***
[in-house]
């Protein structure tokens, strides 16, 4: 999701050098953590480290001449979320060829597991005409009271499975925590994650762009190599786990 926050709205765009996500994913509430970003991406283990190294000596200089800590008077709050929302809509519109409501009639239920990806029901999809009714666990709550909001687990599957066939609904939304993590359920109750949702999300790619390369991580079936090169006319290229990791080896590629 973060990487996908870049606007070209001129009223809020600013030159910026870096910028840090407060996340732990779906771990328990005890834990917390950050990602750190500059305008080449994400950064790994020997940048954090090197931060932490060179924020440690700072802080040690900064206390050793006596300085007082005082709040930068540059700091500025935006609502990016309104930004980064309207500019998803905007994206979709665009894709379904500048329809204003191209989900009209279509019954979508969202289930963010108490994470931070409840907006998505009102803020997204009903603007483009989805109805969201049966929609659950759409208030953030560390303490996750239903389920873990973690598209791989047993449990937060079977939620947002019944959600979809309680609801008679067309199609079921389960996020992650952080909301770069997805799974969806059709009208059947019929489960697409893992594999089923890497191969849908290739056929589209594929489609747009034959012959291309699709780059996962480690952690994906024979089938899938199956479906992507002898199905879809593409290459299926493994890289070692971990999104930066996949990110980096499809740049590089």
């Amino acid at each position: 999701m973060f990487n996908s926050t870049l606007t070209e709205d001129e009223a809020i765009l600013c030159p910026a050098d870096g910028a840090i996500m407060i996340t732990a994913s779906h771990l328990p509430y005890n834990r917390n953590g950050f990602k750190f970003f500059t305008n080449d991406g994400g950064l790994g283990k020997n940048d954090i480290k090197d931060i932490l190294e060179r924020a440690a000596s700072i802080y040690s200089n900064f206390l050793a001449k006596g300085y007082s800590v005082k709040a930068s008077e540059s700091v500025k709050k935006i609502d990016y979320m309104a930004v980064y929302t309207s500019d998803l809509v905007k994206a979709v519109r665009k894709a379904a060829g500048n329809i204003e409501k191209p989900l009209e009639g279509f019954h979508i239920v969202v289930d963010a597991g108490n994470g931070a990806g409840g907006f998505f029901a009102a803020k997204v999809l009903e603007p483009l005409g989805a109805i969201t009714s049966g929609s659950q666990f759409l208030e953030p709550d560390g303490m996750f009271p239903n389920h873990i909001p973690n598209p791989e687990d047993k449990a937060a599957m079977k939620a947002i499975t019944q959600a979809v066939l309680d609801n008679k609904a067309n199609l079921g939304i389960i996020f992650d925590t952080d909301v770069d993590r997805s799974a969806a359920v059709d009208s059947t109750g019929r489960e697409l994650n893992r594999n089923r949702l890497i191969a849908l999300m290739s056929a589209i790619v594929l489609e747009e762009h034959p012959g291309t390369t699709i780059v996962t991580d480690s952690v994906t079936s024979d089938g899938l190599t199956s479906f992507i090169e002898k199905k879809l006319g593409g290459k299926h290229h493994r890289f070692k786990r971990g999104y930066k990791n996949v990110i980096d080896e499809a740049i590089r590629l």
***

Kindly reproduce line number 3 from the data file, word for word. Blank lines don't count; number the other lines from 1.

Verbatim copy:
């Amino acid at each position: 999701m973060f990487n996908s926050t870049l606007t070209e709205d001129e009223a809020i765009l600013c030159p910026a050098d870096g910028a840090i996500m407060i996340t732990a994913s779906h771990l328990p509430y005890n834990r917390n953590g950050f990602k750190f970003f500059t305008n080449d991406g994400g950064l790994g283990k020997n940048d954090i480290k090197d931060i932490l190294e060179r924020a440690a000596s700072i802080y040690s200089n900064f206390l050793a001449k006596g300085y007082s800590v005082k709040a930068s008077e540059s700091v500025k709050k935006i609502d990016y979320m309104a930004v980064y929302t309207s500019d998803l809509v905007k994206a979709v519109r665009k894709a379904a060829g500048n329809i204003e409501k191209p989900l009209e009639g279509f019954h979508i239920v969202v289930d963010a597991g108490n994470g931070a990806g409840g907006f998505f029901a009102a803020k997204v999809l009903e603007p483009l005409g989805a109805i969201t009714s049966g929609s659950q666990f759409l208030e953030p709550d560390g303490m996750f009271p239903n389920h873990i909001p973690n598209p791989e687990d047993k449990a937060a599957m079977k939620a947002i499975t019944q959600a979809v066939l309680d609801n008679k609904a067309n199609l079921g939304i389960i996020f992650d925590t952080d909301v770069d993590r997805s799974a969806a359920v059709d009208s059947t109750g019929r489960e697409l994650n893992r594999n089923r949702l890497i191969a849908l999300m290739s056929a589209i790619v594929l489609e747009e762009h034959p012959g291309t390369t699709i780059v996962t991580d480690s952690v994906t079936s024979d089938g899938l190599t199956s479906f992507i090169e002898k199905k879809l006319g593409g290459k299926h290229h493994r890289f070692k786990r971990g999104y930066k990791n996949v990110i980096d080896e499809a740049i590089r590629l």